For May, the USDA Economic Research Service compilation of U.S. exports (carcass weight basis for the red meats and on a ready to cook basis for poultry), was a mixed bag of results compared to a year earlier. Year-over-year, beef export tonnage surged 21%, while pork crept up less than 1% (up 0.3%). Broiler exports continued to disappoint, declining by 4%, while turkey tonnage fell by 7%.
U.S. red meat sales to major foreign countries also were mixed. For beef, year-over-year increases were posted in sales to South Korea (up 54%), Taiwan (rising 34%), Canada (increasing 30%), and Mexico (up 4%). Those posting declines were Vietnam (-36%) and Hong Kong (-2%). In order of size, the largest markets were Japan, South Korea, Mexico, and then Canada. Of the seven largest pork markets, three had year-over-year increases – South Korea (up 39%). Hong Kong (increasing 34%), and Mexico (rising 5%). The largest market continues to be Mexico, followed by Japan, South Korea, and Canada.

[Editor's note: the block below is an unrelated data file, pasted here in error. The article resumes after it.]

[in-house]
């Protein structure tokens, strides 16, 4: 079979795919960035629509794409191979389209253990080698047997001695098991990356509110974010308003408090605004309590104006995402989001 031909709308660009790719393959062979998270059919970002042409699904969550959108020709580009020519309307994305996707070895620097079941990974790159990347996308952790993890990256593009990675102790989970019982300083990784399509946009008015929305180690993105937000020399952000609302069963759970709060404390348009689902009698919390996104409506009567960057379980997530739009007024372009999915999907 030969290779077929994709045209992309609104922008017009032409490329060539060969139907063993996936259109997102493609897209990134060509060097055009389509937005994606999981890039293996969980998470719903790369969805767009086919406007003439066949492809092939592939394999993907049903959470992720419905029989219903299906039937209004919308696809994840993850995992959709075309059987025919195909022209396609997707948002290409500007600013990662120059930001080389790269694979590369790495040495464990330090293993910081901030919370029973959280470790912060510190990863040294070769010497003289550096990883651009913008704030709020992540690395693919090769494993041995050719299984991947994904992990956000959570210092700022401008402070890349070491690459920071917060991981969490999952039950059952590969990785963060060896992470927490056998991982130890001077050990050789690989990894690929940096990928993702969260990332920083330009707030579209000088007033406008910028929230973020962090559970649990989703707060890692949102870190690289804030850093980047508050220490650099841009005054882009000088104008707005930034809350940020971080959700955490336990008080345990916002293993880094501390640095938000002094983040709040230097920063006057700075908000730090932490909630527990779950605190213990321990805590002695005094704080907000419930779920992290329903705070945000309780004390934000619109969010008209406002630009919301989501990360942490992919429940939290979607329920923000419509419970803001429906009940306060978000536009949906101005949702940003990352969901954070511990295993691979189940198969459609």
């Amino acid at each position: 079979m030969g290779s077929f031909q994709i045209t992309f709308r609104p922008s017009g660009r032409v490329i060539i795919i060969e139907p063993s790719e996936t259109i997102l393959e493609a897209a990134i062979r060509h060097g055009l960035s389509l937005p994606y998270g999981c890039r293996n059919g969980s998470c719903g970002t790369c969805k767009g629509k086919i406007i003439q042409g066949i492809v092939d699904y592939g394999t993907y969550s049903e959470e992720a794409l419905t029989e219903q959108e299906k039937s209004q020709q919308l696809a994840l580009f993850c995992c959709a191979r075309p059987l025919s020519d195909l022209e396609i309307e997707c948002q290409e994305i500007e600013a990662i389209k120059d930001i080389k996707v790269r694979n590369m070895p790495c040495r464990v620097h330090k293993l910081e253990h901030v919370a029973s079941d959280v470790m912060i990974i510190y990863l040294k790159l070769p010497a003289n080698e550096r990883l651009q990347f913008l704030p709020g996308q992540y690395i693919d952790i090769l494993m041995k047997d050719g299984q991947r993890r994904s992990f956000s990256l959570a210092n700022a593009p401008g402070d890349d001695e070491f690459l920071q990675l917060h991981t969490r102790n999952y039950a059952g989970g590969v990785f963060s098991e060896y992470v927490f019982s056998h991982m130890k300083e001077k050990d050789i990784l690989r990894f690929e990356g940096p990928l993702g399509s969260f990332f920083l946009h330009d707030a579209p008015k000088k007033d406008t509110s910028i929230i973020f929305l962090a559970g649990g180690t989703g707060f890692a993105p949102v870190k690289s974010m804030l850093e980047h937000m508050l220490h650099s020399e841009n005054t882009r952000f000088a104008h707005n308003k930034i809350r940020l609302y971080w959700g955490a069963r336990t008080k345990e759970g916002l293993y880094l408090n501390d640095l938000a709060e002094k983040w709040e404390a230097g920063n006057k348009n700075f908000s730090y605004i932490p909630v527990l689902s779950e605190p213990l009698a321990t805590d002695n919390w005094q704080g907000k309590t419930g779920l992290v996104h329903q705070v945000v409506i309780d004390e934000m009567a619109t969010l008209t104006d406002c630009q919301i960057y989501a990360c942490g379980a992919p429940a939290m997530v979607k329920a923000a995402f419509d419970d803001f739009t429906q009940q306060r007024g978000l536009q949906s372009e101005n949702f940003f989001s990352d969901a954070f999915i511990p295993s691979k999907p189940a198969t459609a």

Broiler exports for May were above 2017’s to Canada (rising 22%), South Korea (up 12%), and Angola (increasing 6%). Mexico, the largest foreign market, represented 21% of total U.S. broiler export tonnage and posted a drop of 11%. Mexico purchased 56% of the U.S. turkey exports in May and purchased 11% less than a year earlier.
Of course, looking ahead, the huge dark cloud overhanging exports is the escalating pattern of tariffs and retaliation. As June and July data become available, we may have a clearer picture of what the second half of 2018 and 2019 will look like for U.S. meat and poultry exports.